ANN ARBOR, Mich., July 23 (UPI) -- Most U.S. adults said parents should have the final say on whether their teen or pre-teen gets vaccinated against the human papillomavirus, a survey indicates.
The University of Michigan C.S. Mott Children's Hospital National Poll on Children's Health recently asked a national sample of adults about allowing adolescents ages 12-17 to receive the HPV vaccinations without parental consent.
Forty-five percent said they supported state laws allowing the HPV vaccination without parental consent.
"But in contrast, 57 percent say they support teens being able to get medical care for prevention of sexually transmitted infections and 55 percent for treatment, all without parental consent," Sarah Clark, associate director of the child health evaluation and research unit at the University of Michigan and associate director of the National Poll on Children's Health, said in a statement.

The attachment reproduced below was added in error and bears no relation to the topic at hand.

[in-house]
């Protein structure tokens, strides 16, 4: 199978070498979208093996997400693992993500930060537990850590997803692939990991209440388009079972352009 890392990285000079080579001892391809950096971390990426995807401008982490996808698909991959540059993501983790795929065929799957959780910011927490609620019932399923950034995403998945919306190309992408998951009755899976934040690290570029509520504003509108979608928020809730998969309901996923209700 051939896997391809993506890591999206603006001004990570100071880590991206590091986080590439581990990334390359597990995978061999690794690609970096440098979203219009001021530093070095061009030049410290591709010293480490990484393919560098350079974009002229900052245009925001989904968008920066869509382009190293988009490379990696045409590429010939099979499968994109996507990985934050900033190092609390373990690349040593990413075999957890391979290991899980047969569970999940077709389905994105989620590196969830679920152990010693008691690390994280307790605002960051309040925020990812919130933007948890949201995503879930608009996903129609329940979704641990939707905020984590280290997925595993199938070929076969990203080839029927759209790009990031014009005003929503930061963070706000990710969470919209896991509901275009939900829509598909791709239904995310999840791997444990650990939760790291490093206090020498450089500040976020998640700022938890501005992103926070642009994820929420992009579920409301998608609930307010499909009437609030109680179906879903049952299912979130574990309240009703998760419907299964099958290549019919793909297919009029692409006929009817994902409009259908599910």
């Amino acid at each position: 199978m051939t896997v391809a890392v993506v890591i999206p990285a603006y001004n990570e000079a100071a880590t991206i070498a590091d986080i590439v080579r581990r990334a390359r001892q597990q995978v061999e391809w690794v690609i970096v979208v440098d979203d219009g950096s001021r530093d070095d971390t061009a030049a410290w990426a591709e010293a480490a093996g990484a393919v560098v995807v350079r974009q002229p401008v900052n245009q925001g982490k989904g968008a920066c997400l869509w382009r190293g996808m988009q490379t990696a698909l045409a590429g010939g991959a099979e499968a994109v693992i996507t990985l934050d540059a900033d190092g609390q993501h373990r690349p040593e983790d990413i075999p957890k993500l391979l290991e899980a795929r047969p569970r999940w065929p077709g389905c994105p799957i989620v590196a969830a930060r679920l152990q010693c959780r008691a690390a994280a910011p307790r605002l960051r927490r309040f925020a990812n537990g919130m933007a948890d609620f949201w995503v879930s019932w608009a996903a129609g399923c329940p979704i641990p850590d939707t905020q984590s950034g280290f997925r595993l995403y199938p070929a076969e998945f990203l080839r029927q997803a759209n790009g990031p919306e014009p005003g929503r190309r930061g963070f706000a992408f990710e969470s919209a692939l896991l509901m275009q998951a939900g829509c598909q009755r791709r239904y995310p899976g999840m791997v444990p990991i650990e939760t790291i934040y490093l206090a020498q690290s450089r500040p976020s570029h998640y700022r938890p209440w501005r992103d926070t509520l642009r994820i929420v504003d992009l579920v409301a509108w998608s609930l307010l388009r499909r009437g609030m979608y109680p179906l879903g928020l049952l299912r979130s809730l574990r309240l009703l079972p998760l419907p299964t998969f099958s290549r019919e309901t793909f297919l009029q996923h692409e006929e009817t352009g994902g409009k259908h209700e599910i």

In the short term, the HPV vaccine protects against genital warts, one of the most common types of sexually transmitted infection. However, in the long term, the vaccine prevents development of cervical cancer in females and some head and neck cancers in men.
Routine HPV vaccination is recommended for males and females age 11-12. The vaccine is most effective if administered before the onset of sexual activity, Clark said.
"That presents a challenge. Parents aren't thinking their 11- or 12 year-old child is ready for sexual activity at that age," Clark said. "Many parents ask to delay the vaccine until their child is a little older. But older teens go to the doctor much less than younger adolescents, and often they go without a parent."